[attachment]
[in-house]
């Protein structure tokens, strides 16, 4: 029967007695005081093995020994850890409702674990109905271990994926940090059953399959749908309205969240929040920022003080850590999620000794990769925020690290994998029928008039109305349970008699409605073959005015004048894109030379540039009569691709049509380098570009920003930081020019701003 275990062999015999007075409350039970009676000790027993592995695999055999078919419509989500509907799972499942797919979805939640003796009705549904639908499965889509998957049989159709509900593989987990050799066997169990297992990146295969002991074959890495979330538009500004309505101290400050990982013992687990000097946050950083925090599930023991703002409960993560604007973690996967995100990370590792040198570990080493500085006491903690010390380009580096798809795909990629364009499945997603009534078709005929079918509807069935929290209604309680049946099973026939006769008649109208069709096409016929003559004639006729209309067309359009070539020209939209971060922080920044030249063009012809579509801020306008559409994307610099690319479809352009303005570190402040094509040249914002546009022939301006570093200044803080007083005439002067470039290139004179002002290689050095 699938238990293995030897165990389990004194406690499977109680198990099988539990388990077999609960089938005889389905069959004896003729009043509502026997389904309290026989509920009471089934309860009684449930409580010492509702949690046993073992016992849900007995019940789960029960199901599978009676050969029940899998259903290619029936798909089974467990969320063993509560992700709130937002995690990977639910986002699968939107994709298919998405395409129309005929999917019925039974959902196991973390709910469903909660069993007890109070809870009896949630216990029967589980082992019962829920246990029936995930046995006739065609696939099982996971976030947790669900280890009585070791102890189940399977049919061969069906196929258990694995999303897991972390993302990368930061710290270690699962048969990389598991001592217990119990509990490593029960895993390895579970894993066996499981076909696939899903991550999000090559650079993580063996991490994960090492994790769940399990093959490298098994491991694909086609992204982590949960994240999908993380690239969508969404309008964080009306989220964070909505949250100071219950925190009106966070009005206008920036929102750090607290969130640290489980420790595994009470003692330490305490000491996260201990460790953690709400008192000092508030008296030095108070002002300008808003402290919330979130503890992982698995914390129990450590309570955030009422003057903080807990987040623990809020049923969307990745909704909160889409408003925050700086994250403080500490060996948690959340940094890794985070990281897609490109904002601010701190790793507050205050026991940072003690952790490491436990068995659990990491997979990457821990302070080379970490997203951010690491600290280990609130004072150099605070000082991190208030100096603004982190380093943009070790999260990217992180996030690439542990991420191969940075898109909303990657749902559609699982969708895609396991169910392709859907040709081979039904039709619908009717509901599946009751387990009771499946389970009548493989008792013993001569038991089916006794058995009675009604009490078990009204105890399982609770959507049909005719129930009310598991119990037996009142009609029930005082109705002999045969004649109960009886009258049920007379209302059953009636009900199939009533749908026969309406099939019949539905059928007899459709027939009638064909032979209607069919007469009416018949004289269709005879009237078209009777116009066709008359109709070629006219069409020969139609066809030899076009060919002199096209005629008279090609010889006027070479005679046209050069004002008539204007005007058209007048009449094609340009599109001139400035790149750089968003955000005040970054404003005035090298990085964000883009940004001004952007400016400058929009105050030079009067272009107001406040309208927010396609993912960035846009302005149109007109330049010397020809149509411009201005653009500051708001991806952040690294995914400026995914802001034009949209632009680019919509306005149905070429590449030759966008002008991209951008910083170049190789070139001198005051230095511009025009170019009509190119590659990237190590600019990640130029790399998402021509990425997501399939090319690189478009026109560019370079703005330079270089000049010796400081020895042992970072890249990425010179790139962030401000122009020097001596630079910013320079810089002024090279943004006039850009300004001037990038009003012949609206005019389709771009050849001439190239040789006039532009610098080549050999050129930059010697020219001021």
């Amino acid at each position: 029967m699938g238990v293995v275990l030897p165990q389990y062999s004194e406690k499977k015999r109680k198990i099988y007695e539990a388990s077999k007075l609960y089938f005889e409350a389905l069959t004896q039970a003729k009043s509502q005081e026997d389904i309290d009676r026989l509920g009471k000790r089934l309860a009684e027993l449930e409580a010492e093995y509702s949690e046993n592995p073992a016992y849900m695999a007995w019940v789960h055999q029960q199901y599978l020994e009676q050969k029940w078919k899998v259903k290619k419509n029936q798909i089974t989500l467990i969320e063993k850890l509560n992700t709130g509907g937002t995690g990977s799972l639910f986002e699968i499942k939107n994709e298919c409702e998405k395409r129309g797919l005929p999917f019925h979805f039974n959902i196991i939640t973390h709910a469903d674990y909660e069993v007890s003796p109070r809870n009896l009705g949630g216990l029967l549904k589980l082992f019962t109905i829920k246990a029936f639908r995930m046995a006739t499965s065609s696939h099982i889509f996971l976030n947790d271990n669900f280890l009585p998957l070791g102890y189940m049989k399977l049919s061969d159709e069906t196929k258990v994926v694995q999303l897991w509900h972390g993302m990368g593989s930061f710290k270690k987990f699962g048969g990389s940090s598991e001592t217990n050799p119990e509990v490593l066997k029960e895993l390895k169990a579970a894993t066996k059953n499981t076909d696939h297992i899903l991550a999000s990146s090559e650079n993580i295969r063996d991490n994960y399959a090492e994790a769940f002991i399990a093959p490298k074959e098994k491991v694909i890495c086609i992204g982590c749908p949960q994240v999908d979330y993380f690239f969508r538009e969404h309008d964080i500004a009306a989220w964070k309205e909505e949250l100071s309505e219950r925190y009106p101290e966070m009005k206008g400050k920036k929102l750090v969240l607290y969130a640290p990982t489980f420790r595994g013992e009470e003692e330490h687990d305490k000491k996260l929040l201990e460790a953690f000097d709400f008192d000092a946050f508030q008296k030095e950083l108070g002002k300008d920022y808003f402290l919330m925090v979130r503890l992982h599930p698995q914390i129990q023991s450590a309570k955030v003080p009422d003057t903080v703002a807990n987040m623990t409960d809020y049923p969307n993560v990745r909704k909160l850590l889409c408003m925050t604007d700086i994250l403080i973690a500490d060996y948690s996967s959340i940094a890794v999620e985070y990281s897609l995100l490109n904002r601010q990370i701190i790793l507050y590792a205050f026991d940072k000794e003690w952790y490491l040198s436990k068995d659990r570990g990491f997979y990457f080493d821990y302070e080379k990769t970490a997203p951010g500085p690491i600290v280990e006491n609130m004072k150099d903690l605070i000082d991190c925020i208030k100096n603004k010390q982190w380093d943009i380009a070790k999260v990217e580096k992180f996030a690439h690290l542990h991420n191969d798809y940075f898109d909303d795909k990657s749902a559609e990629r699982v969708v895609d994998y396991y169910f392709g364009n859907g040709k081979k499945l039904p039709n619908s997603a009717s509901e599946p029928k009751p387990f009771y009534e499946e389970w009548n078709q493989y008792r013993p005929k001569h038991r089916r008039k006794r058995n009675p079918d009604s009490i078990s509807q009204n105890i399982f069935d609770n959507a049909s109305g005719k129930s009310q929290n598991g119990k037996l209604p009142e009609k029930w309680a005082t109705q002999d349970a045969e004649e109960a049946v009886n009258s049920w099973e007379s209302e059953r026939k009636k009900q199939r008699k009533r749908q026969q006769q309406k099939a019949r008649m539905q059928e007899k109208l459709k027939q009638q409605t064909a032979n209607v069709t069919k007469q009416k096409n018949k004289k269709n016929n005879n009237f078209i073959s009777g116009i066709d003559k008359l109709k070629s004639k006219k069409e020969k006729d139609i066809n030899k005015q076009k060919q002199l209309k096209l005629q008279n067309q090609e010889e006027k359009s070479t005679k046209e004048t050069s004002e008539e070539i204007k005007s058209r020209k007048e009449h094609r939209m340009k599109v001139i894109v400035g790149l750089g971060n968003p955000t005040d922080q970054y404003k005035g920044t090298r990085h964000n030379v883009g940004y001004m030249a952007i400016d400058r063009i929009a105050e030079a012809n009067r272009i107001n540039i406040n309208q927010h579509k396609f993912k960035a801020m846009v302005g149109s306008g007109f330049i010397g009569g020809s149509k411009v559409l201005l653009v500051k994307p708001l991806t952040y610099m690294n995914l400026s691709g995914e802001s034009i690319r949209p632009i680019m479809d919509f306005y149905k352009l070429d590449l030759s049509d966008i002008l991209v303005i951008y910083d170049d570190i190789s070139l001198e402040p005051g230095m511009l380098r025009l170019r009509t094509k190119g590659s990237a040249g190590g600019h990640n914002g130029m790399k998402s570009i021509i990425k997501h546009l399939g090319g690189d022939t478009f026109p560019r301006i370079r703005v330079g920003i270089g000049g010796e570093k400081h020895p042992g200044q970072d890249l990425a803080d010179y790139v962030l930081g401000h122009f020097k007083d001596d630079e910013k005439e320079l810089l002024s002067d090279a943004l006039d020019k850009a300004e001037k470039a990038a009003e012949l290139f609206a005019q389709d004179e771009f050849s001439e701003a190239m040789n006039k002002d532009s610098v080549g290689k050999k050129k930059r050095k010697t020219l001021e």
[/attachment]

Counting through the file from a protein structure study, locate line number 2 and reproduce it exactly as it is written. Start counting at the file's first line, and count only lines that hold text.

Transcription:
């Protein structure tokens, strides 16, 4: 029967007695005081093995020994850890409702674990109905271990994926940090059953399959749908309205969240929040920022003080850590999620000794990769925020690290994998029928008039109305349970008699409605073959005015004048894109030379540039009569691709049509380098570009920003930081020019701003 275990062999015999007075409350039970009676000790027993592995695999055999078919419509989500509907799972499942797919979805939640003796009705549904639908499965889509998957049989159709509900593989987990050799066997169990297992990146295969002991074959890495979330538009500004309505101290400050990982013992687990000097946050950083925090599930023991703002409960993560604007973690996967995100990370590792040198570990080493500085006491903690010390380009580096798809795909990629364009499945997603009534078709005929079918509807069935929290209604309680049946099973026939006769008649109208069709096409016929003559004639006729209309067309359009070539020209939209971060922080920044030249063009012809579509801020306008559409994307610099690319479809352009303005570190402040094509040249914002546009022939301006570093200044803080007083005439002067470039290139004179002002290689050095 699938238990293995030897165990389990004194406690499977109680198990099988539990388990077999609960089938005889389905069959004896003729009043509502026997389904309290026989509920009471089934309860009684449930409580010492509702949690046993073992016992849900007995019940789960029960199901599978009676050969029940899998259903290619029936798909089974467990969320063993509560992700709130937002995690990977639910986002699968939107994709298919998405395409129309005929999917019925039974959902196991973390709910469903909660069993007890109070809870009896949630216990029967589980082992019962829920246990029936995930046995006739065609696939099982996971976030947790669900280890009585070791102890189940399977049919061969069906196929258990694995999303897991972390993302990368930061710290270690699962048969990389598991001592217990119990509990490593029960895993390895579970894993066996499981076909696939899903991550999000090559650079993580063996991490994960090492994790769940399990093959490298098994491991694909086609992204982590949960994240999908993380690239969508969404309008964080009306989220964070909505949250100071219950925190009106966070009005206008920036929102750090607290969130640290489980420790595994009470003692330490305490000491996260201990460790953690709400008192000092508030008296030095108070002002300008808003402290919330979130503890992982698995914390129990450590309570955030009422003057903080807990987040623990809020049923969307990745909704909160889409408003925050700086994250403080500490060996948690959340940094890794985070990281897609490109904002601010701190790793507050205050026991940072003690952790490491436990068995659990990491997979990457821990302070080379970490997203951010690491600290280990609130004072150099605070000082991190208030100096603004982190380093943009070790999260990217992180996030690439542990991420191969940075898109909303990657749902559609699982969708895609396991169910392709859907040709081979039904039709619908009717509901599946009751387990009771499946389970009548493989008792013993001569038991089916006794058995009675009604009490078990009204105890399982609770959507049909005719129930009310598991119990037996009142009609029930005082109705002999045969004649109960009886009258049920007379209302059953009636009900199939009533749908026969309406099939019949539905059928007899459709027939009638064909032979209607069919007469009416018949004289269709005879009237078209009777116009066709008359109709070629006219069409020969139609066809030899076009060919002199096209005629008279090609010889006027070479005679046209050069004002008539204007005007058209007048009449094609340009599109001139400035790149750089968003955000005040970054404003005035090298990085964000883009940004001004952007400016400058929009105050030079009067272009107001406040309208927010396609993912960035846009302005149109007109330049010397020809149509411009201005653009500051708001991806952040690294995914400026995914802001034009949209632009680019919509306005149905070429590449030759966008002008991209951008910083170049190789070139001198005051230095511009025009170019009509190119590659990237190590600019990640130029790399998402021509990425997501399939090319690189478009026109560019370079703005330079270089000049010796400081020895042992970072890249990425010179790139962030401000122009020097001596630079910013320079810089002024090279943004006039850009300004001037990038009003012949609206005019389709771009050849001439190239040789006039532009610098080549050999050129930059010697020219001021």